I have enjoyed many of Ann Tyler's novels and thoroughly enjoyed this one. This was not a funny and lyrical story like "Acciddental Tourist" but more of an in depth study of a family over several generations. As ever, though, Ms. Tyler's characters are lively and quirky. Family relationships are explored with humour, integrity and light. The reader experiences the complexities of sibling relationships, the bond created by marital ups and downs, the parental struggles while raising children, and the difficulties involved in having that one child who is "different", whose life never follows an understandable path and who is perplexing at all times and turns. I especially enjoyed the clever way which Ms. Tyler was able to bring the reader into first the parents experiences and then into the experiences of the siblings and how the siblings loved and accepted each other despite their many frustrations and differences. I do recommend this book for the reader who enjoys reading about families' quirks and loyalties and about the nuances of love over a lifetime. What I enjoy about this novel is how it normalizes family experiences, brings the reader behind closed doors, and affords the reader (the listener in this instance) the shared humanity of family; all this done with an air of lightness and pleasure. If you are looking for a great storyline, this is not your book; otherwise, I recommend this novel! The narrator is perfect at bringing all the characters to life.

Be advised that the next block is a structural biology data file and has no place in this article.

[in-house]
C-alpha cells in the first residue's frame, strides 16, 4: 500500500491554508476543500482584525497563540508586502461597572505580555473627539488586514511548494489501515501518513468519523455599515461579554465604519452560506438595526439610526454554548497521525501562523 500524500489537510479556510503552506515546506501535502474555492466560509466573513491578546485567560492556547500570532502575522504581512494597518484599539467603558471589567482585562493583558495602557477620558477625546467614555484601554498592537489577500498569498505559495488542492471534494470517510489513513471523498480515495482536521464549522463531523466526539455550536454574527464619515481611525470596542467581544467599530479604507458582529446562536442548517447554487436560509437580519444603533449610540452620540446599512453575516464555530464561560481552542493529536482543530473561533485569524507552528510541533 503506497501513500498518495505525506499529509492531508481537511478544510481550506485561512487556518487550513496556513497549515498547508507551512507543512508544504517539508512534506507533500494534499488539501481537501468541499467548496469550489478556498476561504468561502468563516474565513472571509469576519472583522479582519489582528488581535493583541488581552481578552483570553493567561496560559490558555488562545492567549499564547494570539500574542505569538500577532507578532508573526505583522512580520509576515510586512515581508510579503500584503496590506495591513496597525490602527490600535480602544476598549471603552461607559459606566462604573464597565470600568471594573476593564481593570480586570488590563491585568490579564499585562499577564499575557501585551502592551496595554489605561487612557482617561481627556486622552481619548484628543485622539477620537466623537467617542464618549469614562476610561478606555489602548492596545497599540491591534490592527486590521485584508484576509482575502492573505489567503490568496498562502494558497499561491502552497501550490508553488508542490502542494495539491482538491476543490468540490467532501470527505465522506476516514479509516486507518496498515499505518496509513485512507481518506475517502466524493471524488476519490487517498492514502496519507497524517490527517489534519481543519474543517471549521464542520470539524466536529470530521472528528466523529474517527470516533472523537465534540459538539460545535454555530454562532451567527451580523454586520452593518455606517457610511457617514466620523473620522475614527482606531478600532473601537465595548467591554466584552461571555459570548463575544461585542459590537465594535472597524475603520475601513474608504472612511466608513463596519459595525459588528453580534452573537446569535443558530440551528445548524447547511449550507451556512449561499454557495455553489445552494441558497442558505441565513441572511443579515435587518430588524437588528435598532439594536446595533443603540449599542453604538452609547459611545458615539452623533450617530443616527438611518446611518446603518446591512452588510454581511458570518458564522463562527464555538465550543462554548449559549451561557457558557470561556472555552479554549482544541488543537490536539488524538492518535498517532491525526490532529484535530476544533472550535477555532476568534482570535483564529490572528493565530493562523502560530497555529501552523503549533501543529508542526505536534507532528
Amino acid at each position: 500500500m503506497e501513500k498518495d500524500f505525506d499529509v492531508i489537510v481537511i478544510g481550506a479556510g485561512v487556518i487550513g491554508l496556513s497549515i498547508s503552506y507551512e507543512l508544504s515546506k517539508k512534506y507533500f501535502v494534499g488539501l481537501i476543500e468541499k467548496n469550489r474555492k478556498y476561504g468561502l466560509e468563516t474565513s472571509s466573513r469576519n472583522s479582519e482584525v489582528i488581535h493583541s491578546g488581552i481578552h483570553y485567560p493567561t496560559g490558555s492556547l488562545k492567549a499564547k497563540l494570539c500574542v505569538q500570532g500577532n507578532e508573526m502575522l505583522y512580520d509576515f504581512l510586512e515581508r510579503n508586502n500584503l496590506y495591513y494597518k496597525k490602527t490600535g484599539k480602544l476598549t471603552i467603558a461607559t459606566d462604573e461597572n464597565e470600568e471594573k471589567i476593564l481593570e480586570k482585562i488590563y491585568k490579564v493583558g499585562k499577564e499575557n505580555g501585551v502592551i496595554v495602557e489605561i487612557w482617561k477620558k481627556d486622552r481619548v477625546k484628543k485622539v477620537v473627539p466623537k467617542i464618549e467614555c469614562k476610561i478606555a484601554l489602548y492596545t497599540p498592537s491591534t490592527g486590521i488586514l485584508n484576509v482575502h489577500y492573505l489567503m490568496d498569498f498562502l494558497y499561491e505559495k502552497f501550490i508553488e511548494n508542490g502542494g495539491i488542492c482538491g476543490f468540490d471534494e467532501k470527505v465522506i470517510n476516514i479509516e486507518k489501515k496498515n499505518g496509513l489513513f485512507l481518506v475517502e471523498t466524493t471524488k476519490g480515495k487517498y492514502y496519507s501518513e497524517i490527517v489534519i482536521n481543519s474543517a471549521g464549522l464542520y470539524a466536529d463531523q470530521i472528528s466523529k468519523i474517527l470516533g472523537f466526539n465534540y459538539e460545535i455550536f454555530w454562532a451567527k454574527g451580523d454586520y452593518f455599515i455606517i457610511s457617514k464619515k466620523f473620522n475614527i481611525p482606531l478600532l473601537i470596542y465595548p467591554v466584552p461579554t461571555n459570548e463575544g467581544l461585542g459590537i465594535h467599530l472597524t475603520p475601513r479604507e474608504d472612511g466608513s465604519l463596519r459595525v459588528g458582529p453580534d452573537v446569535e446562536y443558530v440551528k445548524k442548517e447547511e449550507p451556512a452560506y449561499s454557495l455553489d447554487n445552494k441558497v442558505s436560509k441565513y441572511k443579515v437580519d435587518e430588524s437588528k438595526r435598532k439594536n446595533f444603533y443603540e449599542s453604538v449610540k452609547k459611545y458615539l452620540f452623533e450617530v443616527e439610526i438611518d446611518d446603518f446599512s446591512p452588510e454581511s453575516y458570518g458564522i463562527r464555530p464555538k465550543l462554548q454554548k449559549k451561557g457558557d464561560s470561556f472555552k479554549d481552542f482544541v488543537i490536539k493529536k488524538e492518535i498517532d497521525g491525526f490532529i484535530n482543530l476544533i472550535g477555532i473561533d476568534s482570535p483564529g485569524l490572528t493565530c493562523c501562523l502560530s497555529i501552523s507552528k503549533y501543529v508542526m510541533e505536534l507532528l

I thoroughly enjoyed this book. I got lost in the story and found A.J. (the bookstore owner) to have clever, biting observations about life. I enjoyed experiencing A.J.'s changes over a decade of his lifetime. I was afraid that the book would be too trite and cliche'd but the story was engaging and the characters so lively that I never experienced a less than delightful moment of listening. Because A.J. owns a bookstore and his life is about books, there are many references comparing life experiences to various authors and book titles. He reminds the readers about finding companionship in a good book, about traveling to other times and places in a good book, and about the importance of asking a new friend, "what is your favorite book?" I had moments where I just broke out laughing while listening. I know some reviewers have remarked that this book should be regarded as "chick lit" (since A.J.'s relationship development does traverse the novel) but I see this novel also in the category of "literary fiction". The language is precise, the prose is well developed, and the story is different; refreshing. The narrator brings to life the personalities of all the characters and speaks clearly and consistently throughout. I highly recommend this novel.